dxguid.lib? What's that? This file contains some globally unique identifiers (huge 128 bit numbers) which identify the COM objects. Every COM object needs its own GUID but there's a hell of a lot to choose from. The GUIDs that you will need are #defined in these headers so that they are more manageable.

MS Visual C++ 6 Specific
In MSVC the precompilable header is "stdafx.h" by default. This is where you should include the headers that won't change much (or at all) as you write your programs.

Direct Draw

My background to DirectX was a bit too theoretical so to make up for it I'm going to try and squash in as much practical information as possible into this tutorial. If you're new to DirectX and haven't yet read the background, go do it now.

We're going to spend most of the DirectDraw tutorials covering exclusive fullscreen mode as this is the typical use for games because it is faster for the amount of pixel-space you get and simpler for 256 colour mode as you don't have to worry about sharing with Windows' palette.

I've mentioned this before, but it's such a good point I'll say it again. There is a lot of useful documentation included with the SDK which covers every interface method, function and structure as well as a few tutorials and as such I won't be copying out any function prototypes or structures. It's there to help you.

DirectDraw isn't very high level. If I wanted to create a game I'd like to start it with:

int main(int argc, char* argv[])
    initDirectDraw(FULLSCREEN, 640, 480, 8);
        // Render frame
    return 0;

With DirectX you don't have that luxury. What you do have, though, is a lot of control and speed, but with it there's a lot of tedious stuff you'll need to do before you see any results. And it is only tedious - not difficult. Once you've written the DirectX initialisation code you can pretty much forget it until the next version of DirectX. As a C++ programmer, you'll probably see that there's a lot of scope for making a nicely wrapped C++ library. If you do this, though, keep in mind that efficiency is paramount in most game genres.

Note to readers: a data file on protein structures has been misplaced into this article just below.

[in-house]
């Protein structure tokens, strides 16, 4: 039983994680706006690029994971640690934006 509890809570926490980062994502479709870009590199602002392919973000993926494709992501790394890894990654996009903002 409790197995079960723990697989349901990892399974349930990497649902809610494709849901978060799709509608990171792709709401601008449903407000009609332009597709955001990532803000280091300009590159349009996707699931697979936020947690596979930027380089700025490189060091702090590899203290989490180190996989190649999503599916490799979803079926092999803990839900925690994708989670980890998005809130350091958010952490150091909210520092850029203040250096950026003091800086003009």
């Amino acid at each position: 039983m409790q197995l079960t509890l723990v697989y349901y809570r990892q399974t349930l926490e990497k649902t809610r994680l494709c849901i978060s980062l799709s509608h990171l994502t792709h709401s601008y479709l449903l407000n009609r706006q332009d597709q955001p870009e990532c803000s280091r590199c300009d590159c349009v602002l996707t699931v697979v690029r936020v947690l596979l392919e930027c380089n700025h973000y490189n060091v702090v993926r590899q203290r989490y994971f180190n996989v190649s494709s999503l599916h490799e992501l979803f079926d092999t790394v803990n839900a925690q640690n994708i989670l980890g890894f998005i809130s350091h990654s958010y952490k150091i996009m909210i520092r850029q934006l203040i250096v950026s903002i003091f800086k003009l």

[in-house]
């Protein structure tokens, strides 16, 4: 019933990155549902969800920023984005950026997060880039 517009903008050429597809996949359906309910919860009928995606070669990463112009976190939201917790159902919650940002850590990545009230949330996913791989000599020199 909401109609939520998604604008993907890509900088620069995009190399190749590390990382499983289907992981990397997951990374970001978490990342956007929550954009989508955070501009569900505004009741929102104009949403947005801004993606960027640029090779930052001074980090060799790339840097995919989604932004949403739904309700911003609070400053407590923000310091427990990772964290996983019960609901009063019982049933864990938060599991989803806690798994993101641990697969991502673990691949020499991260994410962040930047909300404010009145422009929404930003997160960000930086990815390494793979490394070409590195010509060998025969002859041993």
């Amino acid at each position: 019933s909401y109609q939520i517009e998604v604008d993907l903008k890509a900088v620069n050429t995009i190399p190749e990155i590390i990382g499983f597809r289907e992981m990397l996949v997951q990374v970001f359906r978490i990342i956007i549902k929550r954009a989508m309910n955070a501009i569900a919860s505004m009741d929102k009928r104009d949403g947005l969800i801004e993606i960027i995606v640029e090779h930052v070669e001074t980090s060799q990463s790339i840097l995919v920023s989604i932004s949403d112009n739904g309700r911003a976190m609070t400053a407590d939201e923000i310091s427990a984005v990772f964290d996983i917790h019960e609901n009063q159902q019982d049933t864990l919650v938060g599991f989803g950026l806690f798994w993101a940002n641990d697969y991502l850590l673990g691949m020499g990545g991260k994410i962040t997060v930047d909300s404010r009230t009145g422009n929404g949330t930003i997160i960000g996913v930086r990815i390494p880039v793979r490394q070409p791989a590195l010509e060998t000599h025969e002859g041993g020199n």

If something doesn't work first time, check that you've coded it properly and re-read the part of the tutorial in question. If you're convinced I've messed up or that I haven't explained myself very well you can e-mail me.

The Windows Bit

Before we start you'll need a project. Create a Win32 Application project (or equivalent if you're not using MSVC) and make sure you #include the headers <ddraw.h> and <windows.h> and link with the extra libraries "dxguid.lib" and "ddraw.lib".

Now let's get the basic code written. If you've done any Windows programming before, this will look familiar. It is used to create a window and begin a message loop. Each section of code has a dissection which examines every non-trivial part of it. You can view this by clicking on the dissect link above each piece.

The program below should compile with very little modification. You can save yourself some typing (or copy and pasting) by downloading the project ddraw1_a. This project is compatible with MSVC but you can copy the code over to another compiler with ease. If you don't have MSVC then you'll have to #include the headers correctly yourself and (recommended) set up a precompiled header. The background tutorial explains the use of precompiled headers.

Nothing much will happen when you run the program except that you should notice a button on the taskbar. To close the program, make sure the button is clicked and press Alt+F4.

g_running and g_active are two state variables that indicate whether we should update the game or not. There is a subtle difference between the two. The first, g_running, is set to true from the time when the window is created all the way up until the WM_DESTROY message is sent by Windows. We use this to make sure that we don't update the game after the DirectX components have been cleared up. g_active is set to true when the window is showing and is active. This isn't as important as g_running but prevents the game from updating when the user has the program minimised. g_appName is simply a constant C-style string used to contain the game's title. This is used to register and title the window.

update() is an empty function for the moment. We'll be putting our game loop inside here. A game